HUD offers multiple assistance programs for homebuyers in need of financial assistance. There’s the Community Development Block Grant program, which allocates federal grant funding to implement low and middle-income affordable housing opportunities in developing neighborhoods. HUD also has the Housing Choice Voucher program, known as Section 8. This program allows low-income, elderly or disabled Americans to choose housing even if the property isn’t listed as subsidized housing.

The USDA

What does the United States Department of Agriculture (USDA) have to do with federal housing? The USDA’s Rural Housing Service has a few programs designed to help Americans find and afford rural housing and community facilities. 

In its Single-Family Housing Program, the USDA invests direct loans and loan guarantees to stimulate rural communities by aiding low- and moderate-income homebuyers afford housing in these rural areas. Its Multi-Family Housing Program is directed towards very-low, low- and moderate-income citizens, as well as the elderly and disabled, buy and improve land. Finally, the USDA’s Community Facilities Programs issues grants, loans, and loan guarantees for community projects like hospitals, clinics, and emergency services.

The VA

The Department of Veterans Affairs collaborates with HUD to offer veterans affordable and permanent housing. The VA and HUD program is called HUD-VASH - U.S. Department of Housing and Urban Development-VA Supportive Housing Program. Similar to USDA and FHA loans, housing loans issued through the VA are less strict in their credit requirements and down payments. In this program, HUD provides rental assistance vouchers for housing that’s privately owned to eligible veterans. HUD-VASH aims to reduce the number of homeless veterans, offering services to veterans and their families with not just affordable housing option, but with recovery, mental health, and employment.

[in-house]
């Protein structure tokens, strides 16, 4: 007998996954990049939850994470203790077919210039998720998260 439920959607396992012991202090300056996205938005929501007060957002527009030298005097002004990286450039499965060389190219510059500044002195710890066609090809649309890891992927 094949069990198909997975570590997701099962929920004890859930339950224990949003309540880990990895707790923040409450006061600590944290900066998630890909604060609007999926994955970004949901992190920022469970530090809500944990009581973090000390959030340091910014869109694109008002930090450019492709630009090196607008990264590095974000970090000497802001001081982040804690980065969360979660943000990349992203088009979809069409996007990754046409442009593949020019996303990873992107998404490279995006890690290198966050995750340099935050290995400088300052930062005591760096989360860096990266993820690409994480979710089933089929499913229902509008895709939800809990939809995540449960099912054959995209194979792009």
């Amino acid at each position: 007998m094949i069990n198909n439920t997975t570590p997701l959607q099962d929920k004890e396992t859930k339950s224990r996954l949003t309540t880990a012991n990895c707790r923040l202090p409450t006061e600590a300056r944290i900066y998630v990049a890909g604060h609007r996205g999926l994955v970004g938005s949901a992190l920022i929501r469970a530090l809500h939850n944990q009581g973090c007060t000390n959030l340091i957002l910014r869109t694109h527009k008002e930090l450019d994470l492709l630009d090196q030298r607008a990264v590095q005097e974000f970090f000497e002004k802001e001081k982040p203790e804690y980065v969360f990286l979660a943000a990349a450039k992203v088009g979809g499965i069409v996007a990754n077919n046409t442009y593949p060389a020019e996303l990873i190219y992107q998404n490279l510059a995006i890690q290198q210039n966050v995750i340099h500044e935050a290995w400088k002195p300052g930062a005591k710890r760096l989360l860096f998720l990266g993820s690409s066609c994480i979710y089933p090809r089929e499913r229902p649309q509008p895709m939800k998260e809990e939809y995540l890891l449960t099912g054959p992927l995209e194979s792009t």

Know Your Federal Housing Agencies

There are a lot of acronyms to wade through when learning about the different government agencies for housing. Although they do all sound similar after a while, their purposes are different. Many federal housing agencies are designed to make housing affordable by issuing loans and loan guarantees like HUD, the FHA, and through special programs offered by the VA and the USDA.

When you’re talking about the federal housing finance agency, there’s only one name in the game: The FHFA - The Federal Housing Finance Agency. It’s the top watchdog and this agency has got eyes on the biggest government-sponsored enterprises in the mortgage market, Fannie Mae and Freddie Mac. Oversight is needed because trillions of dollars are at stake, which is why the FHFA was created in the first place—the 2008 housing crisis.

Still, it’s important to know all of your acronyms if you’re thinking about becoming a homeowner or you’re already one. Knowing how the housing market operates, what happens to your mortgage, and how the government is involved can keep you all the wiser - just in case.

Finance Guru

Finance Guru